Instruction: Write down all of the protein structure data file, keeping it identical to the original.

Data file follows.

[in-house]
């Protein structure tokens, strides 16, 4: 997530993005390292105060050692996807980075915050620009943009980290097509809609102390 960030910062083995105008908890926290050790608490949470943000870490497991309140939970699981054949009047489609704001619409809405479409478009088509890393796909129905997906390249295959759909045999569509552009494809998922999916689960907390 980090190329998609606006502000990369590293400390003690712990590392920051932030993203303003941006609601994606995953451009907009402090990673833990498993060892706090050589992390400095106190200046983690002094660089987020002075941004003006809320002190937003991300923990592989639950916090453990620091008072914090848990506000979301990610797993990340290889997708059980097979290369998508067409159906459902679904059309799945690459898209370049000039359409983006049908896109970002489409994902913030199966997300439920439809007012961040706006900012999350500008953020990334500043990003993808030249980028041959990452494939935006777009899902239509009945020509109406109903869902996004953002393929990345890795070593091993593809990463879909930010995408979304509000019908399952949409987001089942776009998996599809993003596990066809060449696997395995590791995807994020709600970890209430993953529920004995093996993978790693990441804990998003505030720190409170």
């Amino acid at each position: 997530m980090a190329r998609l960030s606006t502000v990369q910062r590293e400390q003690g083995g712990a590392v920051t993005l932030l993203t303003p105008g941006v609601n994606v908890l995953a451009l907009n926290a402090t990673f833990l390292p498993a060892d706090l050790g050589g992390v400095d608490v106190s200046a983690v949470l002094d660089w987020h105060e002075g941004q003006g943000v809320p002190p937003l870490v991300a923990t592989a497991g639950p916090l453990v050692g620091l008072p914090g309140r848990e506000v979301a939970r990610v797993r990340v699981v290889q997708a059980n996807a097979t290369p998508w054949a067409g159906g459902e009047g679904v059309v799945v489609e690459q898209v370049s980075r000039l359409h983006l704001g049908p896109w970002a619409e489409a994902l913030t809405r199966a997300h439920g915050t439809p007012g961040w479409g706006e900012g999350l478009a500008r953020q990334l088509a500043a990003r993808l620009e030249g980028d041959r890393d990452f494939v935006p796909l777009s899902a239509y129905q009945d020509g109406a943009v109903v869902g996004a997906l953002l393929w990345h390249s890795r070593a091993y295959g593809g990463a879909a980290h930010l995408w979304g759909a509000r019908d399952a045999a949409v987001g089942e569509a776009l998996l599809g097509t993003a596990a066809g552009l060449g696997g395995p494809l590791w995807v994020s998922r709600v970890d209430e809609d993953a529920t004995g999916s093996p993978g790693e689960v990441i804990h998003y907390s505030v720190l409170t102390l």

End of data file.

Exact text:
[in-house]
């Protein structure tokens, strides 16, 4: 997530993005390292105060050692996807980075915050620009943009980290097509809609102390 960030910062083995105008908890926290050790608490949470943000870490497991309140939970699981054949009047489609704001619409809405479409478009088509890393796909129905997906390249295959759909045999569509552009494809998922999916689960907390 980090190329998609606006502000990369590293400390003690712990590392920051932030993203303003941006609601994606995953451009907009402090990673833990498993060892706090050589992390400095106190200046983690002094660089987020002075941004003006809320002190937003991300923990592989639950916090453990620091008072914090848990506000979301990610797993990340290889997708059980097979290369998508067409159906459902679904059309799945690459898209370049000039359409983006049908896109970002489409994902913030199966997300439920439809007012961040706006900012999350500008953020990334500043990003993808030249980028041959990452494939935006777009899902239509009945020509109406109903869902996004953002393929990345890795070593091993593809990463879909930010995408979304509000019908399952949409987001089942776009998996599809993003596990066809060449696997395995590791995807994020709600970890209430993953529920004995093996993978790693990441804990998003505030720190409170």
């Amino acid at each position: 997530m980090a190329r998609l960030s606006t502000v990369q910062r590293e400390q003690g083995g712990a590392v920051t993005l932030l993203t303003p105008g941006v609601n994606v908890l995953a451009l907009n926290a402090t990673f833990l390292p498993a060892d706090l050790g050589g992390v400095d608490v106190s200046a983690v949470l002094d660089w987020h105060e002075g941004q003006g943000v809320p002190p937003l870490v991300a923990t592989a497991g639950p916090l453990v050692g620091l008072p914090g309140r848990e506000v979301a939970r990610v797993r990340v699981v290889q997708a059980n996807a097979t290369p998508w054949a067409g159906g459902e009047g679904v059309v799945v489609e690459q898209v370049s980075r000039l359409h983006l704001g049908p896109w970002a619409e489409a994902l913030t809405r199966a997300h439920g915050t439809p007012g961040w479409g706006e900012g999350l478009a500008r953020q990334l088509a500043a990003r993808l620009e030249g980028d041959r890393d990452f494939v935006p796909l777009s899902a239509y129905q009945d020509g109406a943009v109903v869902g996004a997906l953002l393929w990345h390249s890795r070593a091993y295959g593809g990463a879909a980290h930010l995408w979304g759909a509000r019908d399952a045999a949409v987001g089942e569509a776009l998996l599809g097509t993003a596990a066809g552009l060449g696997g395995p494809l590791w995807v994020s998922r709600v970890d209430e809609d993953a529920t004995g999916s093996p993978g790693e689960v990441i804990h998003y907390s505030v720190l409170t102390l």